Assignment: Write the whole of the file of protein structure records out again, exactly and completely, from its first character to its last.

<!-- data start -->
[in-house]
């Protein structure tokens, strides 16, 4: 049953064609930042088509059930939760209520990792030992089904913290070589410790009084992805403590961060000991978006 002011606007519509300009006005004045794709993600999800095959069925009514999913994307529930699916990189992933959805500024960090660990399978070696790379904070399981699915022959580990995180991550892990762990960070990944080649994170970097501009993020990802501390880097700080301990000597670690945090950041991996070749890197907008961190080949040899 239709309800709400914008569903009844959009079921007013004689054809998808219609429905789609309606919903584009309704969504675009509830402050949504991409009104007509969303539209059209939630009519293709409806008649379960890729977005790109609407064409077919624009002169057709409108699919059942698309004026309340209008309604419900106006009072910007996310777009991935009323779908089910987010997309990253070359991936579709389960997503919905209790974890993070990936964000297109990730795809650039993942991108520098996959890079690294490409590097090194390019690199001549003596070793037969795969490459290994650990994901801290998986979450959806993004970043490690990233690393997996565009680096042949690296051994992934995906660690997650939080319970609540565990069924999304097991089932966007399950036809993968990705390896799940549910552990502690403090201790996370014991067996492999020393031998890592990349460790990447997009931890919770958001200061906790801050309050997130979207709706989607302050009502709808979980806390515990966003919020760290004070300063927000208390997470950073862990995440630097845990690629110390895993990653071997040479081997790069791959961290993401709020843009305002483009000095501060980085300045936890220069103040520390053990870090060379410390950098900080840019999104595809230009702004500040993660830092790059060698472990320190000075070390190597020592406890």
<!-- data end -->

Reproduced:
[in-house]
């Protein structure tokens, strides 16, 4: 049953064609930042088509059930939760209520990792030992089904913290070589410790009084992805403590961060000991978006 002011606007519509300009006005004045794709993600999800095959069925009514999913994307529930699916990189992933959805500024960090660990399978070696790379904070399981699915022959580990995180991550892990762990960070990944080649994170970097501009993020990802501390880097700080301990000597670690945090950041991996070749890197907008961190080949040899 239709309800709400914008569903009844959009079921007013004689054809998808219609429905789609309606919903584009309704969504675009509830402050949504991409009104007509969303539209059209939630009519293709409806008649379960890729977005790109609407064409077919624009002169057709409108699919059942698309004026309340209008309604419900106006009072910007996310777009991935009323779908089910987010997309990253070359991936579709389960997503919905209790974890993070990936964000297109990730795809650039993942991108520098996959890079690294490409590097090194390019690199001549003596070793037969795969490459290994650990994901801290998986979450959806993004970043490690990233690393997996565009680096042949690296051994992934995906660690997650939080319970609540565990069924999304097991089932966007399950036809993968990705390896799940549910552990502690403090201790996370014991067996492999020393031998890592990349460790990447997009931890919770958001200061906790801050309050997130979207709706989607302050009502709808979980806390515990966003919020760290004070300063927000208390997470950073862990995440630097845990690629110390895993990653071997040479081997790069791959961290993401709020843009305002483009000095501060980085300045936890220069103040520390053990870090060379410390950098900080840019999104595809230009702004500040993660830092790059060698472990320190000075070390190597020592406890």